Wednesday, January 29, 2014

The Unknown Runner

[note - a momentary break in the ongoing series]
[edited- 1/30/14 to provide original blog link to Tsutomu Nagata]
As I sit here nursing a traumatic first time loss of my big toenail I have time to pause and reflect back on my first 100 where I stayed in the game - not merely struggling to the finish.

Photo courtesy of Aravaipa Running.
Just before the first aid station of the 100mile race.
Who is this guy matching my step? After the first aid station into the Coldwater Rumble 100 I moved to the side of the trail and let the unknown runner come abreast.
“Good morning. Howsit goin?” I say between gulps of a bar and water.
“Huh? Hello.”
“My name is Catlow. What is yours?”
“Hm? Englis not very gut”
“oh. Nagata.”
“yes. Nice meet you to.”
And we continued on. Realizing our pace was too fast for me to sustain and wanting to better assess Nagata as a runner I pulled over around mile 12 to water some desert scrub. And, that was a mistake. Nagata turned on the heat and quickly pulled away. At each aid station the gap grew. Completing the first loop at mile 20 I ask Nick Coury (the RD),
”Who is that guy?”
“We have no idea. Some dude from Japan.”
James Bonnett strolls over as I refill by bottles and wisely advises me to slow down as that is not a sustainable pace. I listen. I complete my 2nd, 20mile loop 22 minutes slower and find myself 20 minutes behind Nagata.

Nick informs me that Nagata is a fast runner who ran a 100km in 6hrs and 44min. I shoot back,
“Are you sure he knows this is a 100mile not a 100km race?”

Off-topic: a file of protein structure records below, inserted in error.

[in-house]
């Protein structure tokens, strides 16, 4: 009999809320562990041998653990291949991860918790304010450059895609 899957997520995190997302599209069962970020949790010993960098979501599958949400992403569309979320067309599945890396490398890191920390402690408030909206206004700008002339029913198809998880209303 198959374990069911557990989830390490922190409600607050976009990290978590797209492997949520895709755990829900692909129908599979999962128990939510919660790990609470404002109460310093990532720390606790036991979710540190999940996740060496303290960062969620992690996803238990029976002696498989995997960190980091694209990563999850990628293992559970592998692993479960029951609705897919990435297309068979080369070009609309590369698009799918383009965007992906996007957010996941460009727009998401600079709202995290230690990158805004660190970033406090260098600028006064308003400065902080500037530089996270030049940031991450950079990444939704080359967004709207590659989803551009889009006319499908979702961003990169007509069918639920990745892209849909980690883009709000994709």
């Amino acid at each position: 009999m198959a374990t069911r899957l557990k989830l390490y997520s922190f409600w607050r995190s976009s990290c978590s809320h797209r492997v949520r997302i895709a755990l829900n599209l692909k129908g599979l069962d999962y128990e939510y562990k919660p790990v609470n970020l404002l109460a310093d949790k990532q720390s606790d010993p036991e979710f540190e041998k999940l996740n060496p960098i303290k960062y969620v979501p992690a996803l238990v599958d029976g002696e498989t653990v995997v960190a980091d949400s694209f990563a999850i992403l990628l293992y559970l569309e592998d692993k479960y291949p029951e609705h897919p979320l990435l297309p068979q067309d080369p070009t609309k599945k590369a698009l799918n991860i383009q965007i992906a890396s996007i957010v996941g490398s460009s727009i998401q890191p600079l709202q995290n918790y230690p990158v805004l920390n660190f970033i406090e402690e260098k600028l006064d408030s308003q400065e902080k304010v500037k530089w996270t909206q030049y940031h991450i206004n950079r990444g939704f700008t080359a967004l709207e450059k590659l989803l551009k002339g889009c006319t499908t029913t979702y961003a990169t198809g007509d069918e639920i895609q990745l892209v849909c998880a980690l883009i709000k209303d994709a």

My goal for this early season race was to simply gain experience running 100mile races. No records, no racing. Just to overcome my distance-related fears, hone my hydration and nutrition, and get in some base miles.

Discovering this unknown runner early in the race revved up my competitive juices. But now 20minutes behind at mile 40 I considered myself out of the game and tried to block him out of my mind.

Then at the mile 51 aid station I was told he was only a few minutes ahead, not looking very good, and walking a bit. Ah, he blew up and now is suffering. I’ll reel him in, pass him, and then forget about him and I can go on with my original focus.

At the mile 56 aid station I catch him. He looked exhausted. Worrying about him, I ask him if he is ok. The low desert can be harsh even in January. With assurance I then quickly move out and down the trail. Two minutes later Nagata shows up back on my heels and matching my pace. Who is this guy? What resolve to press on! I’m impressed but also fearful that he may have recovered and is ready to move on again. I determine to stay in front, control the pace, and not let him ahead of me like I did the first lap.